MEG is a non-invasive way of measuring extracranial magnetic fields generated by intraneuronal electric currents.19 As magnetic fields are relatively unaffected by the different electrical conductivities of the brain, cerebrospinal fluid, skull, and skin, MEG can accurately localise the origin of intraneuronal electric currents that contribute to extracranial magnetic fields by fitting to an equivalent current dipole (ECD) model.20 The accuracy of MEG localisation has been shown to be within a few millimetres of that obtained by direct cortical mapping.21 The clinical value of MEG has been reported mainly in the identification of somatosensory, auditory, and visual areas in neurosurgical patients.11–13,15,22–24 For the identification of the primary motor hand area by MEG, the movement related cerebral magnetic field (MRCF) generated by spontaneous finger movements is used.25–27 However, only a few investigators have reported clinical applications of the MRCF, mainly in patients with brain tumours.17,28–30
In the present study, our main aim was to clarify the clinical ability of MEG to evaluate the cortical distortion of sensorimotor areas in patients with intracerebral tumours. To do this, we first determined the standard positional relation between human hand motor and sensory areas using MEG in normal subjects. We then recorded MRCFs from the patients with intracerebral tumours and evaluated whether the MEG relation between hand motor and sensory areas corresponded to the anatomical findings in these patients.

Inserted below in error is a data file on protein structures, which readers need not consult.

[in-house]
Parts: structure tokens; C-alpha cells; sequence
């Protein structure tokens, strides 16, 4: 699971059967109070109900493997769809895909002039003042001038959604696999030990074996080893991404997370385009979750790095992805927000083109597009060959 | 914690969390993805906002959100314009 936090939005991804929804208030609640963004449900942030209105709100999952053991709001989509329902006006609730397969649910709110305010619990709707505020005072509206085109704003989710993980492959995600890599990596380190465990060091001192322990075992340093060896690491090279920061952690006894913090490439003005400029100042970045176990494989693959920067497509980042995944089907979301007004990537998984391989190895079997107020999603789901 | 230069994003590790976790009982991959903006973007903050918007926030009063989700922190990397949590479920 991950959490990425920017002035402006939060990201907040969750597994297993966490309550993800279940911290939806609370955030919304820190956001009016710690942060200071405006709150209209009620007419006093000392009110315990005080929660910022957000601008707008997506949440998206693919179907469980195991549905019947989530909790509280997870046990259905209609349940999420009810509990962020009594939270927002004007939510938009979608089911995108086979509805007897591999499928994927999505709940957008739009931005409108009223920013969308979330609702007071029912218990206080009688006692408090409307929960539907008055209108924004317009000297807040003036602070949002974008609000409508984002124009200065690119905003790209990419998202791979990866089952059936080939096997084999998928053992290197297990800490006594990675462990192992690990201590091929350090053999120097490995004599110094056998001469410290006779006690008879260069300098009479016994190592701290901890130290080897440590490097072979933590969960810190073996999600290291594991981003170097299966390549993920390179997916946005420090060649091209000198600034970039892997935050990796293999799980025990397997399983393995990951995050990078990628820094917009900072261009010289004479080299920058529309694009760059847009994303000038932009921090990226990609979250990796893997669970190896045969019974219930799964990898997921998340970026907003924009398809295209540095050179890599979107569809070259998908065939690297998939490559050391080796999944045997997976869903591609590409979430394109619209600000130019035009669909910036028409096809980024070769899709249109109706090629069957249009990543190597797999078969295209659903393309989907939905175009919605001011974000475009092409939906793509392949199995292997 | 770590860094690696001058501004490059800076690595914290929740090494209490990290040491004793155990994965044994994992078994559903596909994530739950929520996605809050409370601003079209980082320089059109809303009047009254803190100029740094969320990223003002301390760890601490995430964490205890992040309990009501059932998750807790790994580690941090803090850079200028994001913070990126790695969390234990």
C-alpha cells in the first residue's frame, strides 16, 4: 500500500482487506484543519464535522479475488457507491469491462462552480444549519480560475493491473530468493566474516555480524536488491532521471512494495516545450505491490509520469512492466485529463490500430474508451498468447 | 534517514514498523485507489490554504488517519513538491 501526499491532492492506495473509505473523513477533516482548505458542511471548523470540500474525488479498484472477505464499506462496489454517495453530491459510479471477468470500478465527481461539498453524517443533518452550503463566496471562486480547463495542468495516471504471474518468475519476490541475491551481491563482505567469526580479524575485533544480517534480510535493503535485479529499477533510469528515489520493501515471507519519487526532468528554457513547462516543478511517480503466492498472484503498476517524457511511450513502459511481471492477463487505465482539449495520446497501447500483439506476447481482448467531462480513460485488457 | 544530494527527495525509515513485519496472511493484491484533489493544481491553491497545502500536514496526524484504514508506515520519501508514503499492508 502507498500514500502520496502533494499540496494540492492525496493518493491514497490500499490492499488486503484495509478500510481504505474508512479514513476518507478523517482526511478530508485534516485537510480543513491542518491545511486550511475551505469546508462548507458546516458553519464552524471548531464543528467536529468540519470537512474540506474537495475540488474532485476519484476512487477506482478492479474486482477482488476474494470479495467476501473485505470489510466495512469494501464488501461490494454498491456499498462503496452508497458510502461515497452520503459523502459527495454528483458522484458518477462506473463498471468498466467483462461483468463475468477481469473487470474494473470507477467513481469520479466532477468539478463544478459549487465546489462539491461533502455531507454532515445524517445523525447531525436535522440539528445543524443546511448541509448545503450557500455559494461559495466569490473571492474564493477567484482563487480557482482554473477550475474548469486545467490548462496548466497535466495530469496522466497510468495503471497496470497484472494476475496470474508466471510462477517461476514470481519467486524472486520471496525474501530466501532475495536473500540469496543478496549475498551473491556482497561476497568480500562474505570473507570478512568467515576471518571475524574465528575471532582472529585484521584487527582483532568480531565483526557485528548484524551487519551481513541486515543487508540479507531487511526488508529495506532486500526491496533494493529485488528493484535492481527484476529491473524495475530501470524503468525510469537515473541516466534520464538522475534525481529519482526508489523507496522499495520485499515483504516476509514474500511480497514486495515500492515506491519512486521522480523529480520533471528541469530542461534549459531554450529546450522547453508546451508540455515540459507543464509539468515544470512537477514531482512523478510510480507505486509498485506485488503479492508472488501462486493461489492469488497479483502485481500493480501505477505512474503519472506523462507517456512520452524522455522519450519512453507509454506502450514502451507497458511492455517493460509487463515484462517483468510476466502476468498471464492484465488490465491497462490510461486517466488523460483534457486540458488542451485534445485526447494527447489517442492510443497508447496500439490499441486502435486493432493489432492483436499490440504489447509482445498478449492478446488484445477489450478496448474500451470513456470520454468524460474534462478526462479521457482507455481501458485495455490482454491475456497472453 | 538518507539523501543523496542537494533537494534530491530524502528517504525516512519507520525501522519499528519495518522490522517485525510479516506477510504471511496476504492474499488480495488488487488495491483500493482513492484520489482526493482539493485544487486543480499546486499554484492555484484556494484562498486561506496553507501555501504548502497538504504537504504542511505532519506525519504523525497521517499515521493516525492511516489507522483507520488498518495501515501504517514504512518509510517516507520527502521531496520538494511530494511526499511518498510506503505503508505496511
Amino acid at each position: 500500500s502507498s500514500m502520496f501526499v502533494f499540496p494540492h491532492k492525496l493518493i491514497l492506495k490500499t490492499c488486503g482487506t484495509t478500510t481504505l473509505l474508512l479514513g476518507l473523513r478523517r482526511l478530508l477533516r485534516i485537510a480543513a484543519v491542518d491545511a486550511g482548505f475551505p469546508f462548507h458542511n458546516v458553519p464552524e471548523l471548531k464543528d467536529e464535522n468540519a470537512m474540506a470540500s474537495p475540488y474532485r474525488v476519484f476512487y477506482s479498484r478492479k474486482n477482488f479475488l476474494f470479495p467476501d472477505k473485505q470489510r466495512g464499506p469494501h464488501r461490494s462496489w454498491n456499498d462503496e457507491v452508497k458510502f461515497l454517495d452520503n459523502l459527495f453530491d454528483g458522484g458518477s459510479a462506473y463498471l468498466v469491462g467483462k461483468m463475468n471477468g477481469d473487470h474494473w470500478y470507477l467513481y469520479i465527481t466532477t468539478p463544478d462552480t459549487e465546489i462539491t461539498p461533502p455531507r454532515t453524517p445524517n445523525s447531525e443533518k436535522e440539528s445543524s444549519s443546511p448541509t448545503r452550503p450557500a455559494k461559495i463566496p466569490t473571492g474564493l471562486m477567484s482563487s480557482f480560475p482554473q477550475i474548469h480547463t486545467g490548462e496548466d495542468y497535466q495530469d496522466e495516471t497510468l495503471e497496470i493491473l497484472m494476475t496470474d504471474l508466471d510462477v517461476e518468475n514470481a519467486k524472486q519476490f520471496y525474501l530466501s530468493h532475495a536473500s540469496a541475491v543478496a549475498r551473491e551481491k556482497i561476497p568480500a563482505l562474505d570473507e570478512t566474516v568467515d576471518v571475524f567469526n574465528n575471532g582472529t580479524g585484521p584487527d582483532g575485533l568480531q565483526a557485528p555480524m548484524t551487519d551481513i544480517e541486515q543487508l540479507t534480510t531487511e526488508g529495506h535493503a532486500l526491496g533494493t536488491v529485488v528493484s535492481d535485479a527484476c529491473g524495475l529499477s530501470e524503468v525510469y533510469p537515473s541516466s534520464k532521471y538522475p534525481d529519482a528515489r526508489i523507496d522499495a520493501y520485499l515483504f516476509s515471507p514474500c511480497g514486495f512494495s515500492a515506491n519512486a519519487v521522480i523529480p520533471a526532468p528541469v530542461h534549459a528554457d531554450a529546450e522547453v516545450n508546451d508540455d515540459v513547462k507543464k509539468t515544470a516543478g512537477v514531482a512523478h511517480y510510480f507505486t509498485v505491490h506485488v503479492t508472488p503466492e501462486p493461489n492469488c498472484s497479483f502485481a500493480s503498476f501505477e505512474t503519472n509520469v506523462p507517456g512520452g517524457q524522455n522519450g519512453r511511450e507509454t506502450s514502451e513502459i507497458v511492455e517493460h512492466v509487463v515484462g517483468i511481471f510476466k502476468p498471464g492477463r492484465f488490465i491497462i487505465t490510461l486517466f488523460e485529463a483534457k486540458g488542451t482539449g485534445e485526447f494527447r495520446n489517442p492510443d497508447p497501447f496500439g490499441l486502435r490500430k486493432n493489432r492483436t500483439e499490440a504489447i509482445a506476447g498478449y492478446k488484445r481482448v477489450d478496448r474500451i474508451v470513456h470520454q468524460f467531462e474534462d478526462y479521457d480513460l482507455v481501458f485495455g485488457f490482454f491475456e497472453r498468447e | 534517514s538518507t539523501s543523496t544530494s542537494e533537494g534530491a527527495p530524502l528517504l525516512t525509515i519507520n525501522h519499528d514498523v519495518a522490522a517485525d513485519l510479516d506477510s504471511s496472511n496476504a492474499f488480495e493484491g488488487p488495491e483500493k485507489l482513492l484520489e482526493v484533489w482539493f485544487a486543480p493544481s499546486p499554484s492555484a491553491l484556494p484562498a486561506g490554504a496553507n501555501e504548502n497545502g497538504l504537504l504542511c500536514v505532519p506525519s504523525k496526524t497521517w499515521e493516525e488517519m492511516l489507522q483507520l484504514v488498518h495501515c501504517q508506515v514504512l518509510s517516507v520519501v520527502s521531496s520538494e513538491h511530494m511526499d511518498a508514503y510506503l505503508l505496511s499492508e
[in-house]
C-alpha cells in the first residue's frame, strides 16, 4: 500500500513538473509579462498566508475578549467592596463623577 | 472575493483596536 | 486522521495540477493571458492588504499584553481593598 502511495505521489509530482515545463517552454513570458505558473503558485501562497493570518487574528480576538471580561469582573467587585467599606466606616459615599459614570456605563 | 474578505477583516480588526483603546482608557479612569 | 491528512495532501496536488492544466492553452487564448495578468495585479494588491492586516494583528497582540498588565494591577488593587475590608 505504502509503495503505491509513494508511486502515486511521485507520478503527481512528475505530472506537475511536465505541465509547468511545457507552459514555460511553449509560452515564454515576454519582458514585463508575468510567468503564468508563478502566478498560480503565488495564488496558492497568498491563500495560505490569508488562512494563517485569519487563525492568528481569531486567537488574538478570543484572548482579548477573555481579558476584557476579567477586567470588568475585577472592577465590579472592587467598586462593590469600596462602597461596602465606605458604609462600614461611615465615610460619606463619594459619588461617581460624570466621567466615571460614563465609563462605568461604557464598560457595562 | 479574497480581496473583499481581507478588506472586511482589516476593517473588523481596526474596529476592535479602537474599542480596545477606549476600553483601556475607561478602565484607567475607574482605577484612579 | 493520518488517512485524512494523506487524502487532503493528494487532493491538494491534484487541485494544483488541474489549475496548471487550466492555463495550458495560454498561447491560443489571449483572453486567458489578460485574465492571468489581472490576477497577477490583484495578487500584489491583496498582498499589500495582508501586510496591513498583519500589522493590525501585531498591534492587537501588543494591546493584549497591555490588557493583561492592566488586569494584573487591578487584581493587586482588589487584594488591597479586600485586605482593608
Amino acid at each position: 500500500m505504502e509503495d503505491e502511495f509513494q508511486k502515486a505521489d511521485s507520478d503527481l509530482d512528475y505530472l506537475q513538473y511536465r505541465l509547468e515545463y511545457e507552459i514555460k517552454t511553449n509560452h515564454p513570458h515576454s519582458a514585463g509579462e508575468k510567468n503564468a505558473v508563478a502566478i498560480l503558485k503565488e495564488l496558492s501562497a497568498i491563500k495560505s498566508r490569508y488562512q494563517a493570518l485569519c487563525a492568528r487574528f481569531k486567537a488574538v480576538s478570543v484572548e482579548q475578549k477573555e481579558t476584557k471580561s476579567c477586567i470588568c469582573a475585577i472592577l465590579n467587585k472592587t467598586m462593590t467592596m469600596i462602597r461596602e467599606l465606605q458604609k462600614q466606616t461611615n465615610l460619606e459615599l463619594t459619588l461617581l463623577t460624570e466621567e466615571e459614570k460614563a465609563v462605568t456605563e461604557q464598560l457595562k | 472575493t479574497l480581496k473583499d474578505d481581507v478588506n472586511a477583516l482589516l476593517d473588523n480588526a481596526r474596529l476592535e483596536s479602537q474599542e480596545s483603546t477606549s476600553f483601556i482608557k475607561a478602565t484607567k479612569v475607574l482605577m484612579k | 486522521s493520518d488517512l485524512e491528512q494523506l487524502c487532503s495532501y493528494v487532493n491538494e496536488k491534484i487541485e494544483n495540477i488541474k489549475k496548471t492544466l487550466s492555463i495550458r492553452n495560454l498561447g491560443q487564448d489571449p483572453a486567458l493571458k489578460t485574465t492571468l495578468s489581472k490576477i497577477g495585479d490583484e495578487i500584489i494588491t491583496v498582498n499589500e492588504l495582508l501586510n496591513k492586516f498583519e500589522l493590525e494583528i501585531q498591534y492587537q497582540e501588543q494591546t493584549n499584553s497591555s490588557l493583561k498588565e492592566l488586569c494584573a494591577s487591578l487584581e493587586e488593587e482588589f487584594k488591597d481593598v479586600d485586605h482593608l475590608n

Ten right handed normal volunteers (eight men, two women; age 20 to 41 years, mean 31.5) and 14 patients with intracerebral tumours adjacent to the sensorimotor area (six men, eight women; age 20 to 66 years, mean 38.6) participated in the study. Patients were evaluated for surgical treatment between June 2000 and January 2002. Thirteen of the 14 patients were treated surgically. The final pathological diagnoses in these 13 patients were glial tumour (n = 8), cavernous angioma (n = 4), and metastatic tumour (n = 1). The remaining patient with radiologically diagnosed cavernous angioma did not undergo surgery. Informed consent was obtained from all controls and patients after the experimental procedures were explained.
MEG recording was done in a magnetically shielded room at the National Nishi-Niigata Central Hospital, Niigata, Japan. A commercially available helmet shaped neuromagnetometer (Neuromag 204; 4D-Neuroimaging, San Diego, California, USA) consisting of 204 planar-type gradiometers was used. This gradiometer configuration is known to detect the largest signal at the site on the head immediately above the current source.31 Each subject was placed in a comfortable sitting position. Head position with respect to the helmet was determined using four indicator coils placed on the scalp that were referenced to three anatomical fiducial markers (nasion and bilateral preauricular points). The recorded data were analysed by fitting each component to a single ECD model in the three dimensional reference frame determined by the fiducial markers. ECDs with a goodness of fit better than 90% were accepted and were superimposed onto the patient’s three dimensional brain magnetic resonance (MR) images obtained with a 1.5 Tesla system (MAGNEX Epios15; Shimazu, Kyoto, Japan).